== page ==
via the Suez Canal
Suez Canal
The Suez Canal , also known by the nickname "The Highway to India", is an artificial sea-level waterway in Egypt, connecting the Mediterranean Sea and the Red Sea. Opened in November 1869 after 10 years of construction work, it allows water transportation between Europe and Asia without navigation...

, the Red Sea
Red Sea
The Red Sea is a seawater inlet of the Indian Ocean, lying between Africa and Asia. The connection to the ocean is in the south through the Bab el Mandeb strait and the Gulf of Aden. In the north, there is the Sinai Peninsula, the Gulf of Aqaba, and the Gulf of Suez...

, and the Persian Gulf
Persian Gulf
The Persian Gulf, in Southwest Asia, is an extension of the Indian Ocean located between Iran and the Arabian Peninsula.The Persian Gulf was the focus of the 1980–1988 Iran-Iraq War, in which each side attacked the other's oil tankers...

 became preoccupations of British foreign policy in the 19th century.

Anglo-Russian rivalry in the Middle East and Central Asia led to a brief confrontation over Afghanistan
Afghanistan
Afghanistan , officially the Islamic Republic of Afghanistan, is a landlocked country located in the centre of Asia, forming South Asia, Central Asia and the Middle East. With a population of about 29 million, it has an area of , making it the 42nd most populous and 41st largest nation in the world...

 in the 1870s. In Persia (now Iran
Iran
Iran , officially the Islamic Republic of Iran , is a country in Southern and Western Asia. The name "Iran" has been in use natively since the Sassanian era and came into use internationally in 1935, before which the country was known to the Western world as Persia...

), both nations set up banks to extend their economic influence. The United Kingdom went so far as to invade Tibet
Tibet
Tibet is a plateau region in Asia, north-east of the Himalayas. It is the traditional homeland of the Tibetan people as well as some other ethnic groups such as Monpas, Qiang, and Lhobas, and is now also inhabited by considerable numbers of Han and Hui people...

, a land subordinate to the Chinese empire, in 1904, but withdrew when it became clear that Russian influence was insignificant and when Chinese resistance proved tougher than expected.

In 1907, the United Kingdom and Russia
Russia
Russia or , officially known as both Russia and the Russian Federation , is a country in northern Eurasia. It is a federal semi-presidential republic, comprising 83 federal subjects...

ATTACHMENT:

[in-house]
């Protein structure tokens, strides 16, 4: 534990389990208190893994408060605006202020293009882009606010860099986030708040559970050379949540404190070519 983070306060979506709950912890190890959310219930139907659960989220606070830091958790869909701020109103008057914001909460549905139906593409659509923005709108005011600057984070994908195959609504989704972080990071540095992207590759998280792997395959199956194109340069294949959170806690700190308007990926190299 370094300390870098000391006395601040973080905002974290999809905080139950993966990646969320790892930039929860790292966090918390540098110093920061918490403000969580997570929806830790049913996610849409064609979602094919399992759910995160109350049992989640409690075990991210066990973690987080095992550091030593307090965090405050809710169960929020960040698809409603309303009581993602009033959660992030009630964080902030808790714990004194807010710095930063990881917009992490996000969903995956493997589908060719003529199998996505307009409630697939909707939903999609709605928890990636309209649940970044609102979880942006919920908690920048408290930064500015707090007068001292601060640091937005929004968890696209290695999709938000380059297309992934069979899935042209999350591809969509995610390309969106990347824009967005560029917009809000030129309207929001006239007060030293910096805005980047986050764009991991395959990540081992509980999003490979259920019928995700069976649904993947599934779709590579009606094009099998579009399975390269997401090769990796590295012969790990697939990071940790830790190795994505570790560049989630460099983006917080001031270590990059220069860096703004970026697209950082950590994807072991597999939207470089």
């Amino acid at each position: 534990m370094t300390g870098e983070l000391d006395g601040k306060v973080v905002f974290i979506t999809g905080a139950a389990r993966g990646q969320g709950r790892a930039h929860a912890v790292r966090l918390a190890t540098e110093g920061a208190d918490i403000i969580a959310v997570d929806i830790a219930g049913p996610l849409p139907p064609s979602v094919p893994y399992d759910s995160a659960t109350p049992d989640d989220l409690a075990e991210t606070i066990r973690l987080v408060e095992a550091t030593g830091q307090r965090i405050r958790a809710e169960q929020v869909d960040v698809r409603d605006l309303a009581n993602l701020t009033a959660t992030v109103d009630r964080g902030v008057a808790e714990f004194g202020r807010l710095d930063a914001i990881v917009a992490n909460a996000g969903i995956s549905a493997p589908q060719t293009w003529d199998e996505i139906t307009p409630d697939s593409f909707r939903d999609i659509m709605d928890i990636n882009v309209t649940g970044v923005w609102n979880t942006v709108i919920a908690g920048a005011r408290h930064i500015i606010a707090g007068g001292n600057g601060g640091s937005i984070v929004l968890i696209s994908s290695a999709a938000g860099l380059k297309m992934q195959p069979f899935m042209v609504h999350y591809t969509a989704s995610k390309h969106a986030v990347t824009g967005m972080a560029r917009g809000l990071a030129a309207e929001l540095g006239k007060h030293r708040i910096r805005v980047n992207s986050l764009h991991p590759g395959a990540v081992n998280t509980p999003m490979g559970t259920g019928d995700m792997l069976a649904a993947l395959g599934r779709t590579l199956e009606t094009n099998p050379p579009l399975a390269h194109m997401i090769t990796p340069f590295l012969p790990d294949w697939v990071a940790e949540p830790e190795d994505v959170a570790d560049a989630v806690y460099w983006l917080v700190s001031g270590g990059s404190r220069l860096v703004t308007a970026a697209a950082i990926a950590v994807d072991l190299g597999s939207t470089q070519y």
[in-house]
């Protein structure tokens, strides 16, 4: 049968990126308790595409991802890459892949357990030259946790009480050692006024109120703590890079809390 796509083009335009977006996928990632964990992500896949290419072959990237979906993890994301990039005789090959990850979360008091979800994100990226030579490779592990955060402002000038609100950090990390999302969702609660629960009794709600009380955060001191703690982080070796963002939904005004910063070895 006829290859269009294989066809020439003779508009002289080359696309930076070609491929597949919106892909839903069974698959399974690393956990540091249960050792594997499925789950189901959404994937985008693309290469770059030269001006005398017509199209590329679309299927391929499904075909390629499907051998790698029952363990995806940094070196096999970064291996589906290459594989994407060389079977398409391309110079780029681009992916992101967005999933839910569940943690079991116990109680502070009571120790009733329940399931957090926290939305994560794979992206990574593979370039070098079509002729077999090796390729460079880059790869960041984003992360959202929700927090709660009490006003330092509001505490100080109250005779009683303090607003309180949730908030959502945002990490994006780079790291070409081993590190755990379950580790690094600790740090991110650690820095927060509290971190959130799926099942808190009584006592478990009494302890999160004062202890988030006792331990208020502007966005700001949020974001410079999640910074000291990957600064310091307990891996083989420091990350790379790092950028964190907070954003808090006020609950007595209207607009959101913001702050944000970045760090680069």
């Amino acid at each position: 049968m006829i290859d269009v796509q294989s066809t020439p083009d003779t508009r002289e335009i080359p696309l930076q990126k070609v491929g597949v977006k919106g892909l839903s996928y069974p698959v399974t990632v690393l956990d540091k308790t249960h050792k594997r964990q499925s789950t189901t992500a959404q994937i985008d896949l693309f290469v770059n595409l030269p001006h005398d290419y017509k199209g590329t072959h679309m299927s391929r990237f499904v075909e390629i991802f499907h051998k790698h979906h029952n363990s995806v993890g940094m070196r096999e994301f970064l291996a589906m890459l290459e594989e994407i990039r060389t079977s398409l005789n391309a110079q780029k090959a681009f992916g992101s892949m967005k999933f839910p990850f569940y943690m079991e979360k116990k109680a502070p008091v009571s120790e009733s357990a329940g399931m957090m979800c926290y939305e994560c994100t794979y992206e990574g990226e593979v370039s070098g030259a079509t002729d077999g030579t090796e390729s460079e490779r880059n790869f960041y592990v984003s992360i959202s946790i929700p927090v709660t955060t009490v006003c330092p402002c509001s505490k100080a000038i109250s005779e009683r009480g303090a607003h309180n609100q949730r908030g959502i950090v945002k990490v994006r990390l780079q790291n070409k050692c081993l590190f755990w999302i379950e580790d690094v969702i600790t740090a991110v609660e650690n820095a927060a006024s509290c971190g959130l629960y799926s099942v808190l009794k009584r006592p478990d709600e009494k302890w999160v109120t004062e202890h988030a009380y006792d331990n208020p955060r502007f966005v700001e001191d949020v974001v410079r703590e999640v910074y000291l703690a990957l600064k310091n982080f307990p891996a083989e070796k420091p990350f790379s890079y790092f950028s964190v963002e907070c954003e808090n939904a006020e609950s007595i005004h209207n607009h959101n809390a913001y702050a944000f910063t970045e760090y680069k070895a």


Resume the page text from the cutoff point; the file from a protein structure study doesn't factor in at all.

signed an agreement which — on the surface —ended their rivalry in Central Asia. (see Anglo-Russian Entente
Anglo-Russian Entente
Signed on August 31, 1907, in St. Petersburg, Russia, the Anglo-Russian Convention of 1907 brought shaky British-Russian relations to the forefront by solidifying boundaries that identified respective control in Persia, Afghanistan, and Tibet...

) As part of the entente, Russia agreed to deal with the sovereign of Afghanistan
Afghanistan
Afghanistan , officially the Islamic Republic of Afghanistan, is a landlocked country located in the centre of Asia, forming South Asia, Central Asia and the Middle East. With a population of about 29 million, it has an area of , making it the 42nd most populous and 41st largest nation in the world...

 only through British intermediaries. In turn, the United Kingdom would not annex or occupy Afghanistan
Afghanistan
Afghanistan , officially the Islamic Republic of Afghanistan, is a landlocked country located in the centre of Asia, forming South Asia, Central Asia and the Middle East. With a population of about 29 million, it has an area of , making it the 42nd most populous and 41st largest nation in the world...

. Chinese suzerainty over Tibet
Tibet
Tibet is a plateau region in Asia, north-east of the Himalayas. It is the traditional homeland of the Tibetan people as well as some other ethnic groups such as Monpas, Qiang, and Lhobas, and is now also inhabited by considerable numbers of Han and Hui people...

 also was recognised by both Russia and the United Kingdom, since nominal control by a weak China was preferable to control by either power. Persia was divided into Russian and British spheres of influence and an intervening "neutral" zone. The United Kingdom and Russia chose to reach these uneasy compromises because of growing concern on the part of both powers over German expansion in strategic areas of China and Africa.

Following the entente, Russia increasingly intervened in Persian domestic politics and suppressed nationalist movements that threatened both St. Petersburg and London
London
London is the capital city of :England and the :United Kingdom, the largest metropolitan area in the United Kingdom, and the largest urban zone in the European Union by most measures. Located on the River Thames, London has been a major settlement for two millennia, its history going back to its...